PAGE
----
As to the larger question of the Deane-Lee controversy, please be assured that I am aware of the complexity of the story, and aware as well that Silas Deane, despite the ignominy in which his life ended, was not a black-and-white villain. But a glance at Document 29 on the website you mention will I think only reinforce my contention that Tom Paine, the writer of that document, backed up Arthur Lee’s version of the story, based on knowledge of America’s dealings with the French as reported back to Congress, of whose foreign affairs committee Paine was secretary. And as Paine says in Document 29, the internal evidence of Document 42–Beaumarchais’ letter–makes highly suspect the truth of what the immortal playwright alleges. Remember too that the French government, officially at peace with Britain, was particularly anxious to conceal its aid to an America at war with Britain, so that diplomatic evasion of the truth was the order of the day–including by Beaumarchais, who was then acting as a secret French government agent behind a fictitious front company (as he says in Document 42). And remember that Tom Paine then lost his job for saying something so undiplomatic as . . . the truth.

      • Thanks you for responding. Yes, it is clear that Beaumarchais had been in touch with Arthur Lee in England but Lee did not follow through and the actual negotiation for French aid were between Beaumarchais and Deane. Both men lost money of the goods given by France and spent many years trying to retrieve their funds from Congress. It is well known that Paine was not a fan of Deane’s which led to the dispute in Congress which I believe was and early example of the two party system.
        I was only hoping that Deane’s reputation could be improved and the criticism more tempered. Deane was not a bad man and much of his thoughts and ideas have proved to be correct in American history, such as the need to work well with England, plans for canals and for a navy. He had a very sad end to a life of public service. Jan Peake

        • Please see A. R. Riggs, “The Nine Lives of Arthur Lee” (Williamsburg 1976), which demonstrates that Arthur Lee did indeed complete his deal with Beaumarchais, as Harlow Giles Unger confirms more fully in his biography of Beaumarchais, “Improbable Patriot.” And sadly, we have the damning letter from George III to Lord North authorizing payment to Deane for his “services”–which were to act as a pro-British agent against the colonial “rebels.” Because all this happened under the cloak of secrecy, it’s understandable that scholars can still argue about what really happened almost as passionately as the pro-Deane and pro-Lee factions did in the Continental Congress during the Revolution. But with the passage of time, the facts have emerged. And they give little credit to Silas Deane.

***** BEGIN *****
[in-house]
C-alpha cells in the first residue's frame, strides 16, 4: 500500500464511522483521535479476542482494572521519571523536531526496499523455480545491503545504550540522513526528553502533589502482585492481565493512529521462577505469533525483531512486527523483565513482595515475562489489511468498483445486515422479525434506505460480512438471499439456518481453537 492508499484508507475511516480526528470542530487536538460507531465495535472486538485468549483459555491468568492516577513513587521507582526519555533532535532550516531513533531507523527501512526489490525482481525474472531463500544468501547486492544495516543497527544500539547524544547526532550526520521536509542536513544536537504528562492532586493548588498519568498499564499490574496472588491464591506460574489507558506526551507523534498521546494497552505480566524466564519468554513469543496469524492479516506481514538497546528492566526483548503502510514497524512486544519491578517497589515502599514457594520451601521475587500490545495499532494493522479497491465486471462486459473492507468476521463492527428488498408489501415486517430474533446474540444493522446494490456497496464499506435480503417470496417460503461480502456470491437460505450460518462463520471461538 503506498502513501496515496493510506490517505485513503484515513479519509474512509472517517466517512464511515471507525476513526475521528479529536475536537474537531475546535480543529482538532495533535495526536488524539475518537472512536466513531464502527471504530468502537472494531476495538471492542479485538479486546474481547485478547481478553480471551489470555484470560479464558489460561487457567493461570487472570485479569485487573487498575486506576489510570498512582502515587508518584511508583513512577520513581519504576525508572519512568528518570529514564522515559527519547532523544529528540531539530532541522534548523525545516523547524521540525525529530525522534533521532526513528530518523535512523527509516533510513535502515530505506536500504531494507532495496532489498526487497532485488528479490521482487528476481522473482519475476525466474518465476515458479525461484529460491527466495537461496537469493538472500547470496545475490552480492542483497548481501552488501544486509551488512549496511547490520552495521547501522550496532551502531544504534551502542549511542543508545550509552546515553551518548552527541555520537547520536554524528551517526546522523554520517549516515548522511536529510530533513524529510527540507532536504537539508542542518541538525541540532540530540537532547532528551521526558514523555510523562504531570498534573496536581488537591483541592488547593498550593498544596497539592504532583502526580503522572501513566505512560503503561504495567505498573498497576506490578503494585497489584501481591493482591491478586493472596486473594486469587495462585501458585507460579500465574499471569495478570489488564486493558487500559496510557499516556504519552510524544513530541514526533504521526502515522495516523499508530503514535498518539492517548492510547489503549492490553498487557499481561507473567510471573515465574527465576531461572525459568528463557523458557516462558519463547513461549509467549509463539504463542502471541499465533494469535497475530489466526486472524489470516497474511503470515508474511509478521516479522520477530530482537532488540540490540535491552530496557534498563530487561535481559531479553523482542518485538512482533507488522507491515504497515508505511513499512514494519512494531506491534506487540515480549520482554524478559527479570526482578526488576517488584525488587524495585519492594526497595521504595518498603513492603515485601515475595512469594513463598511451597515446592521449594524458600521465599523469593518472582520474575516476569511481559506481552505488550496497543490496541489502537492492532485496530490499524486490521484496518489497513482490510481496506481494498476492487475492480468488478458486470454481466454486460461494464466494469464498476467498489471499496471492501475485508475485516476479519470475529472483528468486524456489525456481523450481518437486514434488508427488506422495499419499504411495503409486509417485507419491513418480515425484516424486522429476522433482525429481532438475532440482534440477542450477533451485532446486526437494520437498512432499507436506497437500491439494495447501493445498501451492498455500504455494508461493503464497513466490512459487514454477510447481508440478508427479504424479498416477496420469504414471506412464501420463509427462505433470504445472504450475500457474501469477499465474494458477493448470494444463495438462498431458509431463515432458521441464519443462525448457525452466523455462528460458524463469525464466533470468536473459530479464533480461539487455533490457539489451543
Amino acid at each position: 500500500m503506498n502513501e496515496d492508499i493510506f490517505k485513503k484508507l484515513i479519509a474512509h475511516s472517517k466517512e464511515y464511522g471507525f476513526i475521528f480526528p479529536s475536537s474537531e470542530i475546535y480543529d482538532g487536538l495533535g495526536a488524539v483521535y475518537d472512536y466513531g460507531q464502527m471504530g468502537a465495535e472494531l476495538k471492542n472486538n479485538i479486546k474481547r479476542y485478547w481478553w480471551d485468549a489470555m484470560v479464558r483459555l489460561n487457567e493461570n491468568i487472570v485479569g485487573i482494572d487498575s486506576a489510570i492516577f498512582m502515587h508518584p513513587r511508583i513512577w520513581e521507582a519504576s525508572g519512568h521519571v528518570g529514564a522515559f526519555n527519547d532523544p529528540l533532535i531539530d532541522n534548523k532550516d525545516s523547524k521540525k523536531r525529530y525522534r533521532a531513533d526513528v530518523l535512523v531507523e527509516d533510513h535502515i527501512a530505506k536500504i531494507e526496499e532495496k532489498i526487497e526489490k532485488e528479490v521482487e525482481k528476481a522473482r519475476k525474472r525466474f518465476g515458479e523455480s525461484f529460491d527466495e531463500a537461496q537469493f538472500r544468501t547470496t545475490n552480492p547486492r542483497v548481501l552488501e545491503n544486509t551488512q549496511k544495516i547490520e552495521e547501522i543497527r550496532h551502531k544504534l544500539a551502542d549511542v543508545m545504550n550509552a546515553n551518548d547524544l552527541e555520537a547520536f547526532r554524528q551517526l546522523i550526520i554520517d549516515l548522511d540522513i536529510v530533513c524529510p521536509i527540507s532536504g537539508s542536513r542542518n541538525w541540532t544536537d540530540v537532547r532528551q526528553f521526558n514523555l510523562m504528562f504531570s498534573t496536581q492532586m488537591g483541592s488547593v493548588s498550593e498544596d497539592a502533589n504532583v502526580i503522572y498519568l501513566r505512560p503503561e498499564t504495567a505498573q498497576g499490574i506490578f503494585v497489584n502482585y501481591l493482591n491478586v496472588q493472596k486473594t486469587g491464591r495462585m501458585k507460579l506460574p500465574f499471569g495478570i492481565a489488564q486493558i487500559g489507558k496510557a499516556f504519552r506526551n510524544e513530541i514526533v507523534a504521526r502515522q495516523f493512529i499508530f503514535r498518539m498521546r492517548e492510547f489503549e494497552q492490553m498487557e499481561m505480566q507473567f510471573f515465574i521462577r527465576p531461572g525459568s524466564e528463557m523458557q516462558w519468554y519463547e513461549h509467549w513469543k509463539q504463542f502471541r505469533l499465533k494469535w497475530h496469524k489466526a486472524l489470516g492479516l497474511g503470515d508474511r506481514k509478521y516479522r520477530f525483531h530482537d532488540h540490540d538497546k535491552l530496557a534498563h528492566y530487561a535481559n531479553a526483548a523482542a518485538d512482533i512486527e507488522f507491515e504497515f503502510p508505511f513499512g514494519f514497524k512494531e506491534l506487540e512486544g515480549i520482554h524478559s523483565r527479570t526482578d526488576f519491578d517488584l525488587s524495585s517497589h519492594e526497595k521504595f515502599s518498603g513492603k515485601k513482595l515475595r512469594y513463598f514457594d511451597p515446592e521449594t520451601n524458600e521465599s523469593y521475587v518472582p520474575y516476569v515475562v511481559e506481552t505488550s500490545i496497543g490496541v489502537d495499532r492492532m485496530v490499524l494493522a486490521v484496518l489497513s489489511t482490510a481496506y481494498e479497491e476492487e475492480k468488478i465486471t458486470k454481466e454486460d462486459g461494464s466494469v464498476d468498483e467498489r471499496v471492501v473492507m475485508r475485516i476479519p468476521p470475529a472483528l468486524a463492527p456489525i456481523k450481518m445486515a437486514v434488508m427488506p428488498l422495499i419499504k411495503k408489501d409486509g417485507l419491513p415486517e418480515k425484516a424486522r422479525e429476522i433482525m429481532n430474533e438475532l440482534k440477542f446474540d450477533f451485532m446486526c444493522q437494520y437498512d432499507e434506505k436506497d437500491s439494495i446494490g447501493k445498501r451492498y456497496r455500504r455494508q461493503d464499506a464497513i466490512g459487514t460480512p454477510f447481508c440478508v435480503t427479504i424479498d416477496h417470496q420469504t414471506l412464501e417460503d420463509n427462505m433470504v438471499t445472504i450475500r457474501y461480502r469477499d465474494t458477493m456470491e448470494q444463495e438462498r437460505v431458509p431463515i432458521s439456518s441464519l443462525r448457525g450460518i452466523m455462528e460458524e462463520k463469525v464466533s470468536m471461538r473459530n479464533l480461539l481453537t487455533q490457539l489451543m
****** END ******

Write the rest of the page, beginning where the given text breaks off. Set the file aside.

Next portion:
I am glad that the Webb-Deane-Stevens Museum, in which I believe you played a key role, is flourishing. It is very important to make our history concrete and tangible–and it’s amazing that Wethersfield, Connecticut, was such an important setting in the Revolution, since Washington met with General Rochambeau there to plan the assault on Yorktown, at least provisionally. I suppose in a sense Wethersfield embodies the Revolution’s debt to France.

  4. Here’s a note of thanks for “Founders.” I rationed my reading of the 402 text pages over many weeks so I could allow the insights and historical detail to sink in, and not rush through to the end, as enjoyable as the reading was. I’m particularly grateful for the introduction to John Jay, for whom I had little appreciation before I read “Founders,” and also for the fair-minded and insightful assessments of Hamilton and Jefferson. Nice going.

  5. Mr. Magnet,

    Throughout my 18 years of studying and teaching history, I have been constantly bombarded with the message that our founding fathers’ were self-centered, greedy, elitists, who crafted only self-serving documents meant to maintain the power of the few at the cost of the many. Beard, Zinn, and others were the bibles of my professors and fellow educators. Yet, the more I read the primary sources, traveled to the major sites of our early history, and fell in love with the colonial to early national period, the more I realized that these men, though imperfect like us all, gave the world such a wonderful legacy through their writings and actions. Thank you for articulating their motives in such a well-crafted book. I hope that many future generations will reach the same conclusions based on the images you have drawn of these men and give thanks for the Founders’ legacy.